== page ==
(CNN) — While today you might eat a bowl of chicken soup to fight off a cold, a new project that uncovered manuscripts up to 1,000 years old reveals the strange medical remedies recommended in the medieval era.
The violence of medieval society is detailed in the recipes, from gruesome animal-derived treatments to advice on how to mend broken bones or determine if a skull has been fractured.
The UK’s Cambridge University Library has launched a two-year project to digitize, catalog and preserve the more than 180 medieval manuscripts containing some 8,000 unedited, handwritten medical prescriptions.
Most of the manuscripts date back to the 14th or 15th centuries, with the oldest being 1,000 years old. Some are simple pocket books designed to be carried around and could have been made by doctors themselves, according to a Cambridge University news release on Wednesday.
Recipes usually consist of a short series of simple instructions, similar to a cookbook or recipe book today.
In the texts, there are common ingredients that we are familiar with today, including herbs like sage, rosemary, thyme, and mint, as well as spices like cumin, pepper, and ginger.
However, there are also some questionable ingredients, particularly those derived from animals.
Do you suffer from gout? A medieval treatment was to stuff a puppy with snails and sage and roast the animal over a fire. The extracted fat was then used to make an ointment.
An alternative recipe called for salting an owl and baking it to a powder and mixing it with boar fat to make an ointment to rub on the victim’s body.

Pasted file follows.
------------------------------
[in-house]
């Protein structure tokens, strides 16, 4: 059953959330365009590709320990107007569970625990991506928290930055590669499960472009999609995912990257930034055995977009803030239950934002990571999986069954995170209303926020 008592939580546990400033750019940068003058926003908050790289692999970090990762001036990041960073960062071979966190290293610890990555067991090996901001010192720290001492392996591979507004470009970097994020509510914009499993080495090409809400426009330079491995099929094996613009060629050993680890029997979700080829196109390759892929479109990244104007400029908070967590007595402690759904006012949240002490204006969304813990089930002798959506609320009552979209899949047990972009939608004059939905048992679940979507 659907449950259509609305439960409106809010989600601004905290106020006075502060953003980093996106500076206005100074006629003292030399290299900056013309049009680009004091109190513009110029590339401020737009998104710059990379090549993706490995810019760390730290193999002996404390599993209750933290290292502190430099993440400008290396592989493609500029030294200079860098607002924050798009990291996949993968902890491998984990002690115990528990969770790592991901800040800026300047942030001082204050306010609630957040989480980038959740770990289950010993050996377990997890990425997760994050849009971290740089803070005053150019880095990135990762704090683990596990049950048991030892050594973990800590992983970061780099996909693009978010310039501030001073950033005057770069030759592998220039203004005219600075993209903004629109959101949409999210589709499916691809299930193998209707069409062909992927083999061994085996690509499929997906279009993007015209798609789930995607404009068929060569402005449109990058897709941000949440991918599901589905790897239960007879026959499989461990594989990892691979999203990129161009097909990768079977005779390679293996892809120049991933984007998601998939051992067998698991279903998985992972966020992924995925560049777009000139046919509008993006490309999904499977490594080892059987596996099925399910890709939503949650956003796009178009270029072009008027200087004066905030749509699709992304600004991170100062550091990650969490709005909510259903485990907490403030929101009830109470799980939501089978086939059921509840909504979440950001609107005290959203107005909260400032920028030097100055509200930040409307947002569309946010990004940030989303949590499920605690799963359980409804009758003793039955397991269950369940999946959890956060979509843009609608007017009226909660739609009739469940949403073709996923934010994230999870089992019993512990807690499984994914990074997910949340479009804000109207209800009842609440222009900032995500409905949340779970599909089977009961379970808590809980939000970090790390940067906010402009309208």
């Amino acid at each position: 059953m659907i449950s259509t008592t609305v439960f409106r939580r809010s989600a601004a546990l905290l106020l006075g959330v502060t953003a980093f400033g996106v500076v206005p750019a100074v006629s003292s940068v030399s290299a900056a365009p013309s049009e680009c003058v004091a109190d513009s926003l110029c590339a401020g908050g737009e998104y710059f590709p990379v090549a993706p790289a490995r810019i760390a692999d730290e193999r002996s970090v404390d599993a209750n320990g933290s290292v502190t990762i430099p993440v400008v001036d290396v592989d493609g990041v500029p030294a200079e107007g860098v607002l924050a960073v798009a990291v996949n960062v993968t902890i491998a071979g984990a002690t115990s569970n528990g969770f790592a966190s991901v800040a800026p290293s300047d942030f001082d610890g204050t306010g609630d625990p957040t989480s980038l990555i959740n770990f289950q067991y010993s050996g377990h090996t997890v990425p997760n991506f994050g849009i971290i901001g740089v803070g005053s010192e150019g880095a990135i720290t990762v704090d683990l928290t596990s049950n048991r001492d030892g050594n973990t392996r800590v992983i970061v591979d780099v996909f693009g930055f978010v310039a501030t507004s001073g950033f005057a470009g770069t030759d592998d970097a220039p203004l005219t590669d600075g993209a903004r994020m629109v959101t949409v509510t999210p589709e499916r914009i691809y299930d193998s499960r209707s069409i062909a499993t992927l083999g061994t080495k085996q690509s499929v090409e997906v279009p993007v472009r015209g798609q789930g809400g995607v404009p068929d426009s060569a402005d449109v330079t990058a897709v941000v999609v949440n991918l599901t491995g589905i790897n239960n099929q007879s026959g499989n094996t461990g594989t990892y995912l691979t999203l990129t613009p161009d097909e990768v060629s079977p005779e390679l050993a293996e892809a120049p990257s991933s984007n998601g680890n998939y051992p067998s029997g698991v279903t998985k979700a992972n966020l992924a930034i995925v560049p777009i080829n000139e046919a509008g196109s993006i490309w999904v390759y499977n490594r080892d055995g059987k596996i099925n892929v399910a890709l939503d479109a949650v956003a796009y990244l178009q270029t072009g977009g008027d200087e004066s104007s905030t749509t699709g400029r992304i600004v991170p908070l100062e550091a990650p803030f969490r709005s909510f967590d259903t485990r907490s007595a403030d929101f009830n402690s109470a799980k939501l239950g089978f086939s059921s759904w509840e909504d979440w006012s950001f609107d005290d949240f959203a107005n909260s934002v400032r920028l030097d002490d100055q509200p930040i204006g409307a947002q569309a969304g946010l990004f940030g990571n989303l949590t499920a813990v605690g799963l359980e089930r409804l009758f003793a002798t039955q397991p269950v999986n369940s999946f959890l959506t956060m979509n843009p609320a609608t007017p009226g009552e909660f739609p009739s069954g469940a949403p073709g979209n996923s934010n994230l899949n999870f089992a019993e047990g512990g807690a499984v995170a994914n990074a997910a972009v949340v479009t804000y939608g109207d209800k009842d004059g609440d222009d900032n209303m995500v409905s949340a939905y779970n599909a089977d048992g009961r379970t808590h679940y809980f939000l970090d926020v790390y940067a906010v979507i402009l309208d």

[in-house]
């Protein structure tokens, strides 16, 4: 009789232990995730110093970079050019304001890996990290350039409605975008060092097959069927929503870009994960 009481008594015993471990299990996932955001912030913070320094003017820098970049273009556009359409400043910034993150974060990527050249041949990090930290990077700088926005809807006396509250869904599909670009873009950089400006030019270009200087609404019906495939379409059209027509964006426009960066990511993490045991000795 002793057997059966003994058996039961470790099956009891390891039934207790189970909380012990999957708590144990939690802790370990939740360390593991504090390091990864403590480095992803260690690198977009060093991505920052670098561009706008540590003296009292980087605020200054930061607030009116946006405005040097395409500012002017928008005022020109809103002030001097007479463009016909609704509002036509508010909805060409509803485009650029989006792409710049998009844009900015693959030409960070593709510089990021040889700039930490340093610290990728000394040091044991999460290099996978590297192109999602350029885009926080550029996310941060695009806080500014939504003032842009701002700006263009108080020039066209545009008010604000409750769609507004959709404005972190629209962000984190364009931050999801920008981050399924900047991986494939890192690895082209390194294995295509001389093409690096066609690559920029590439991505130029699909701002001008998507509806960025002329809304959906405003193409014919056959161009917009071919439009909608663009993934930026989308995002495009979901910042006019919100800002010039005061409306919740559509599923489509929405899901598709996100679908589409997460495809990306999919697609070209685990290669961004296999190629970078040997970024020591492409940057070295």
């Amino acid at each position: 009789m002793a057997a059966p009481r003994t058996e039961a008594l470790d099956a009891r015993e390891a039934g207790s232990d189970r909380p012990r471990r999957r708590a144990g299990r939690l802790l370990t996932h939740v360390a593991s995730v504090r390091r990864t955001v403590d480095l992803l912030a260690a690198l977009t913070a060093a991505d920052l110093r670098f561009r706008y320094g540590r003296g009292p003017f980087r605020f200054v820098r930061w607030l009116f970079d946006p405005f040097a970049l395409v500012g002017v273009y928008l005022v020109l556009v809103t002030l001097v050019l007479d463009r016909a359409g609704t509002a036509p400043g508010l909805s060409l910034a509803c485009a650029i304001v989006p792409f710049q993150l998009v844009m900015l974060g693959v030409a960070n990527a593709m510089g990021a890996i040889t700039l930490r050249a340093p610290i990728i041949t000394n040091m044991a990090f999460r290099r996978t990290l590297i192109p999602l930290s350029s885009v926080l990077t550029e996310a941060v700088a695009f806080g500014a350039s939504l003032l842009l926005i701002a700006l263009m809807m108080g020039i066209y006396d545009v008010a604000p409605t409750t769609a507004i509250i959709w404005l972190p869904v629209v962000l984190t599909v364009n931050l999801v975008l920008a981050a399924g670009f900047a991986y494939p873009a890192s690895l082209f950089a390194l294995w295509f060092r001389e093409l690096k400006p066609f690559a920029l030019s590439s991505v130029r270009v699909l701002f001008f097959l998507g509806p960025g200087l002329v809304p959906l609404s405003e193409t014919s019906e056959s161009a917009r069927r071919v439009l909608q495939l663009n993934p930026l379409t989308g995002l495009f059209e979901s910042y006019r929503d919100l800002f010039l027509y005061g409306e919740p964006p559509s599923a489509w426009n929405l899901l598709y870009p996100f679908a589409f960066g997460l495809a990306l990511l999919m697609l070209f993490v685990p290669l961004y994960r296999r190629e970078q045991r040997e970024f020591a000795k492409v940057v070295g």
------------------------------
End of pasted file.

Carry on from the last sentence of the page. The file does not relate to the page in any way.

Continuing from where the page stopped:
What about cataracts? One recipe suggested mixing hare gallbladder with honey and applying it to the eye with a feather. This is a three night treatment.
“These recipes are a reminder of the pain and precariousness of medieval life: before antibiotics, before antiseptics, and before painkillers as we would all know them today,” said James Freeman, a specialist in medieval manuscripts at the Library of the University of Cambridge who leads the Curious Cures project.
“Behind each recipe, no matter how distant, there is a human story: Experiences of illness and pain, but also the desire to live and be healthy. Some of the most moving are those remedies that speak of hopes or tragic disappointments of the medieval people: A recipe ‘for making a man and a woman have children’, for knowing whether a pregnant woman is carrying a boy or a girl, and ‘for giving birth to a woman from a dead child,'” he added.
Flesh that grows in the eye of man, virulent ulcers and cancers are just some of the disturbing ailments revealed in the recipe books that affected medieval people.
Digital images of the manuscripts, along with detailed descriptions and transcripts produced by the project’s cataloguers, will be published and freely available for anyone to access in the Cambridge Digital Library, Freeman said.
“The goal is to help both researchers and the public understand, study and value these unique and irreplaceable artifacts,” he added.